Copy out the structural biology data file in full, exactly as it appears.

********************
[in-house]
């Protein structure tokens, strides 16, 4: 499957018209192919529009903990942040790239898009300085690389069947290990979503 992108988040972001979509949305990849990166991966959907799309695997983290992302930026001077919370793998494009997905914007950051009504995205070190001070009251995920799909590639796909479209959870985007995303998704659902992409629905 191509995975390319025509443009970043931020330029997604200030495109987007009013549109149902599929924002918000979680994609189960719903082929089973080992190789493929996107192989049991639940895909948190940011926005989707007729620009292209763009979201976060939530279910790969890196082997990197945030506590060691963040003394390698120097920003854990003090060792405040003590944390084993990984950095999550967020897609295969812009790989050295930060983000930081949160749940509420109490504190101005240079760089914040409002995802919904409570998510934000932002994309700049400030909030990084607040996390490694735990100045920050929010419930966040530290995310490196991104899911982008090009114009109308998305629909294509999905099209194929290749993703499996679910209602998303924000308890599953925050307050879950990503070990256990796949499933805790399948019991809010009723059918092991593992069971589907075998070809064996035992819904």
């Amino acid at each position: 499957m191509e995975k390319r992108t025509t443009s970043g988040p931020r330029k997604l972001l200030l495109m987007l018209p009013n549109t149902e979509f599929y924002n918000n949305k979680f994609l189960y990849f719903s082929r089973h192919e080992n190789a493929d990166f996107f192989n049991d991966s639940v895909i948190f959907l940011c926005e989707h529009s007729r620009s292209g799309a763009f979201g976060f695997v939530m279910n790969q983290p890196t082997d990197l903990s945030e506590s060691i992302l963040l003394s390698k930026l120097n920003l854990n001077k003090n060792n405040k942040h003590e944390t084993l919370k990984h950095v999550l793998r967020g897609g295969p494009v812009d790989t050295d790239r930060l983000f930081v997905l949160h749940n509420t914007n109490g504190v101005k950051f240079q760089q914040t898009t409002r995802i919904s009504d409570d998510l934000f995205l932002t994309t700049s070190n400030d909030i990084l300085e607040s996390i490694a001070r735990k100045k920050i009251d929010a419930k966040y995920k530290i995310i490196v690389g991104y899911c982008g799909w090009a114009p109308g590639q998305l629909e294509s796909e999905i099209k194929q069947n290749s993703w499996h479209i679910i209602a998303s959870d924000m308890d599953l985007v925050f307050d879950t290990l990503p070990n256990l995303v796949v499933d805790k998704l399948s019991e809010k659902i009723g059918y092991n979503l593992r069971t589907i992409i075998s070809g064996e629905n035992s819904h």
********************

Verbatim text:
[in-house]
């Protein structure tokens, strides 16, 4: 499957018209192919529009903990942040790239898009300085690389069947290990979503 992108988040972001979509949305990849990166991966959907799309695997983290992302930026001077919370793998494009997905914007950051009504995205070190001070009251995920799909590639796909479209959870985007995303998704659902992409629905 191509995975390319025509443009970043931020330029997604200030495109987007009013549109149902599929924002918000979680994609189960719903082929089973080992190789493929996107192989049991639940895909948190940011926005989707007729620009292209763009979201976060939530279910790969890196082997990197945030506590060691963040003394390698120097920003854990003090060792405040003590944390084993990984950095999550967020897609295969812009790989050295930060983000930081949160749940509420109490504190101005240079760089914040409002995802919904409570998510934000932002994309700049400030909030990084607040996390490694735990100045920050929010419930966040530290995310490196991104899911982008090009114009109308998305629909294509999905099209194929290749993703499996679910209602998303924000308890599953925050307050879950990503070990256990796949499933805790399948019991809010009723059918092991593992069971589907075998070809064996035992819904």
């Amino acid at each position: 499957m191509e995975k390319r992108t025509t443009s970043g988040p931020r330029k997604l972001l200030l495109m987007l018209p009013n549109t149902e979509f599929y924002n918000n949305k979680f994609l189960y990849f719903s082929r089973h192919e080992n190789a493929d990166f996107f192989n049991d991966s639940v895909i948190f959907l940011c926005e989707h529009s007729r620009s292209g799309a763009f979201g976060f695997v939530m279910n790969q983290p890196t082997d990197l903990s945030e506590s060691i992302l963040l003394s390698k930026l120097n920003l854990n001077k003090n060792n405040k942040h003590e944390t084993l919370k990984h950095v999550l793998r967020g897609g295969p494009v812009d790989t050295d790239r930060l983000f930081v997905l949160h749940n509420t914007n109490g504190v101005k950051f240079q760089q914040t898009t409002r995802i919904s009504d409570d998510l934000f995205l932002t994309t700049s070190n400030d909030i990084l300085e607040s996390i490694a001070r735990k100045k920050i009251d929010a419930k966040y995920k530290i995310i490196v690389g991104y899911c982008g799909w090009a114009p109308g590639q998305l629909e294509s796909e999905i099209k194929q069947n290749s993703w499996h479209i679910i209602a998303s959870d924000m308890d599953l985007v925050f307050d879950t290990l990503p070990n256990l995303v796949v499933d805790k998704l399948s019991e809010k659902i009723g059918y092991n979503l593992r069971t589907i992409i075998s070809g064996e629905n035992s819904h």